Mark Milley
Mark MilleyReuters

General Mark Milley, chairman of the Joint Chiefs of Staff, said on Sunday that US troop levels in northern Syria will probably stabilize around 500.

"There will be less than 1,000, for sure. Probably in the 500ish frame, maybe six," Milley told ABC News in an interview.

The comments follow US President Donald Trump unexpected announcement last month that he would be withdrawing troops from northern Syria.

However, Defense Secretary Mark Esper later said that the US is mulling the possibility of maintaining a small ground presence near the oil fields in the area.

Trump's abrupt announcement that he had ordered a full troop withdrawal drew angry rebukes at home and abroad, with critics saying it could allow a resurgence of the Islamic State (ISIS) group while leaving US-allied Kurdish fighters in Syria vulnerable to a Turkish invasion.

In fact, Turkey launched a military operation against Kurdish fighters in northern Syria days after Trump’s withdrawal announcement.

The US and Turkey subsequently agreed on a ceasefire during which Kurdish fighters would withdraw from northern Syria.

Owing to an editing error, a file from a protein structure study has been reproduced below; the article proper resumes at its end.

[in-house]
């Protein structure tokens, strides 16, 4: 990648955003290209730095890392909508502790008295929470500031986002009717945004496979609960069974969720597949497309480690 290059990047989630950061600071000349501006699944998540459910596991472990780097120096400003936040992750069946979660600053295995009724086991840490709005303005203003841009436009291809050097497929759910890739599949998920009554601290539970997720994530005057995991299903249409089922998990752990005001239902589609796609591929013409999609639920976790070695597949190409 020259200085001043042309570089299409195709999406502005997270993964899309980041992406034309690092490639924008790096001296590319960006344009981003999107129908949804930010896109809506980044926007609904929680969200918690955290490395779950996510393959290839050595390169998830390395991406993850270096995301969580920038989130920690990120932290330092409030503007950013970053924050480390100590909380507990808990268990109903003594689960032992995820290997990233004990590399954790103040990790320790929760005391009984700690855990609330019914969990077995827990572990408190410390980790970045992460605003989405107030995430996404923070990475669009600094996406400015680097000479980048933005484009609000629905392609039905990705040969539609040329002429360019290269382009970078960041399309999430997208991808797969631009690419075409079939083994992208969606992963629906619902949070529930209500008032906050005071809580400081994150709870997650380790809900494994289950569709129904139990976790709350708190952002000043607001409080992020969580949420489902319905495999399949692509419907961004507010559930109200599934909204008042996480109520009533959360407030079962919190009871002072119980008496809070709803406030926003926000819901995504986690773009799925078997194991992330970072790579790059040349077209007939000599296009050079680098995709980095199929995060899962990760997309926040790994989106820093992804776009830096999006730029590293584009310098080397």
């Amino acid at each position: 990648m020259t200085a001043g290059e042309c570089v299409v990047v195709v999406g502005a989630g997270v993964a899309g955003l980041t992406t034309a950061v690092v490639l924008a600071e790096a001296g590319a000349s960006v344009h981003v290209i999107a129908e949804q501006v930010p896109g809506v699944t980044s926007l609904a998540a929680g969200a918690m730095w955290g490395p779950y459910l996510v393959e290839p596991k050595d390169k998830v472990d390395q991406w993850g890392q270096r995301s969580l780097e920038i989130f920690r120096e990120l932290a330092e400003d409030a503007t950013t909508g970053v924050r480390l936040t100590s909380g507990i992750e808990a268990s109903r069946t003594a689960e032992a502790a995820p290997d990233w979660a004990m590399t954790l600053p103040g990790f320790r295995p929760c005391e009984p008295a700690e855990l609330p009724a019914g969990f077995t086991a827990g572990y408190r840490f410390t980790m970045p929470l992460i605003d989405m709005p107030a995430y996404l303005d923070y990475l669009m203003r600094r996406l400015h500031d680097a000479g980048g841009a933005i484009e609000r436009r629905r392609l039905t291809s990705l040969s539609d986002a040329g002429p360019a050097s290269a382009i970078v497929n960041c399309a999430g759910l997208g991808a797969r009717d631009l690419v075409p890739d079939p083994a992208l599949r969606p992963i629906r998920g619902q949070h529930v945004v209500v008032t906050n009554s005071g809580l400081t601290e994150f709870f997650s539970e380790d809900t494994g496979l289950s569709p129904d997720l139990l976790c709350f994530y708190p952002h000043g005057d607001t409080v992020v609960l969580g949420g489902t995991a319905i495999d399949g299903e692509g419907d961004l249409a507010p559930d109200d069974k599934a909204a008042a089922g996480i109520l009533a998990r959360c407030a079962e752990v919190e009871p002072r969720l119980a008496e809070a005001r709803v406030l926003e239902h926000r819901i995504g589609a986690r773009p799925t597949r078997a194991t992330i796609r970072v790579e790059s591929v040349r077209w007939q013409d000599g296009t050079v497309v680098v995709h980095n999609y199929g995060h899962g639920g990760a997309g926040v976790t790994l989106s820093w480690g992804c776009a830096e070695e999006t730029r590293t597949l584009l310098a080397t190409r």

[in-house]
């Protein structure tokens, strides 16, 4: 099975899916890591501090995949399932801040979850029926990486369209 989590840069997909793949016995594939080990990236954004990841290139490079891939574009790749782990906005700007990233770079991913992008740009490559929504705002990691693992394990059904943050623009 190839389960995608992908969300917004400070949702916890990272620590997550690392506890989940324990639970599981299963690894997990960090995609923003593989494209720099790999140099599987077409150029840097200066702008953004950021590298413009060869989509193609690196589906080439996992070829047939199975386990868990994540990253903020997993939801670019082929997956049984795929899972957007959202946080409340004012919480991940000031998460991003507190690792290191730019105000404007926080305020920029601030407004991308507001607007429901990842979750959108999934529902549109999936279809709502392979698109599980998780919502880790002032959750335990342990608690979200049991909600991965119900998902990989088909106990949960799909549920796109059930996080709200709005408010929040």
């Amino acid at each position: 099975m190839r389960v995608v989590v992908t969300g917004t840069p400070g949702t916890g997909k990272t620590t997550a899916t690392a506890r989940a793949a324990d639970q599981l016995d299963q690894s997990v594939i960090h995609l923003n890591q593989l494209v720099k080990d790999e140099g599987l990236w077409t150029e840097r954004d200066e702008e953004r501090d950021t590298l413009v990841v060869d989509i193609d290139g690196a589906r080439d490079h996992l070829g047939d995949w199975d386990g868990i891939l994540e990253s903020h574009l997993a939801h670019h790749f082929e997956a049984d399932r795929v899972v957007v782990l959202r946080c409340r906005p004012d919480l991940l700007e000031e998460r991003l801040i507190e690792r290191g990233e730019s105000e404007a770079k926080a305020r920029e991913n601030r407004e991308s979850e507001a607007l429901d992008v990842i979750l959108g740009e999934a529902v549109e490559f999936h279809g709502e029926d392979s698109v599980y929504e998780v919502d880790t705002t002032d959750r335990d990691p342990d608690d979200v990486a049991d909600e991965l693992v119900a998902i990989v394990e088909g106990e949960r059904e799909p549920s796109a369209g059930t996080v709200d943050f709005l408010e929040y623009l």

Milley, who has commanded troops in Afghanistan and Iraq, told ABC on Sunday that it was important for US troops to remain in Syria so long as ISIS has a presence there.

"There are still ISIS fighters in the region. Unless pressure is maintained, unless attention is maintained on that group, there's a very real possibility there could be a re-emergence of ISIS," said Milley.

Asked about the killing of ISIS leader Abu Bakr al-Baghdadi by a US special forces unit late last month, Milley said it would have a "significant disruptive effect on the organization."

He stressed that the US has "a considerable amount of information on his successor," Abu Ibrahim al-Hashimi al-Quraishi.

"Where opportunities arise, we'll go after him," said Milley.